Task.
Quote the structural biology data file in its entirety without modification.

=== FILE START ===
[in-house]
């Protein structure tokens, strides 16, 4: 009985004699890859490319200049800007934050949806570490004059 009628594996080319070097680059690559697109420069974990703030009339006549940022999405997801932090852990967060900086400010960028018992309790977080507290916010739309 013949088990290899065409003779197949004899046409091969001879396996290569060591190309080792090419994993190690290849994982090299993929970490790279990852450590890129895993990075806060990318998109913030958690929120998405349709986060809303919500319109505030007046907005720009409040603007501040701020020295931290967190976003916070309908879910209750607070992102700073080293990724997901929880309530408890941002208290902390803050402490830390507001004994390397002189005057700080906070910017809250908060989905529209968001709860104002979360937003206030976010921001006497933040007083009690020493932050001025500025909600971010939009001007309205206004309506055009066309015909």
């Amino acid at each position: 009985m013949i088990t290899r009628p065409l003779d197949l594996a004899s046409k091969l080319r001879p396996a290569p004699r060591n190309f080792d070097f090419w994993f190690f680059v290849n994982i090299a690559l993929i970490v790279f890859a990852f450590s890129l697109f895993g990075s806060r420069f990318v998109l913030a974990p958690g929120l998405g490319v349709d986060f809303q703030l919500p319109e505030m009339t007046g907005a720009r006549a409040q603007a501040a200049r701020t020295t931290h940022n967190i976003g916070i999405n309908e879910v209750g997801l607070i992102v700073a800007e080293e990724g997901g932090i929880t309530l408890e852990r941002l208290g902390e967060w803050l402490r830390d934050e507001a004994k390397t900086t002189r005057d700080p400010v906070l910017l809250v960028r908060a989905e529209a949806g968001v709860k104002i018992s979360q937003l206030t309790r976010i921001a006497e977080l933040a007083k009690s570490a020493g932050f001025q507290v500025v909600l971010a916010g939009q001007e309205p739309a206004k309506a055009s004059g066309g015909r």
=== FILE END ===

[in-house]
């Protein structure tokens, strides 16, 4: 009985004699890859490319200049800007934050949806570490004059 009628594996080319070097680059690559697109420069974990703030009339006549940022999405997801932090852990967060900086400010960028018992309790977080507290916010739309 013949088990290899065409003779197949004899046409091969001879396996290569060591190309080792090419994993190690290849994982090299993929970490790279990852450590890129895993990075806060990318998109913030958690929120998405349709986060809303919500319109505030007046907005720009409040603007501040701020020295931290967190976003916070309908879910209750607070992102700073080293990724997901929880309530408890941002208290902390803050402490830390507001004994390397002189005057700080906070910017809250908060989905529209968001709860104002979360937003206030976010921001006497933040007083009690020493932050001025500025909600971010939009001007309205206004309506055009066309015909």
């Amino acid at each position: 009985m013949i088990t290899r009628p065409l003779d197949l594996a004899s046409k091969l080319r001879p396996a290569p004699r060591n190309f080792d070097f090419w994993f190690f680059v290849n994982i090299a690559l993929i970490v790279f890859a990852f450590s890129l697109f895993g990075s806060r420069f990318v998109l913030a974990p958690g929120l998405g490319v349709d986060f809303q703030l919500p319109e505030m009339t007046g907005a720009r006549a409040q603007a501040a200049r701020t020295t931290h940022n967190i976003g916070i999405n309908e879910v209750g997801l607070i992102v700073a800007e080293e990724g997901g932090i929880t309530l408890e852990r941002l208290g902390e967060w803050l402490r830390d934050e507001a004994k390397t900086t002189r005057d700080p400010v906070l910017l809250v960028r908060a989905e529209a949806g968001v709860k104002i018992s979360q937003l206030t309790r976010i921001a006497e977080l933040a007083k009690s570490a020493g932050f001025q507290v500025v909600l971010a916010g939009q001007e309205p739309a206004k309506a055009s004059g066309g015909r």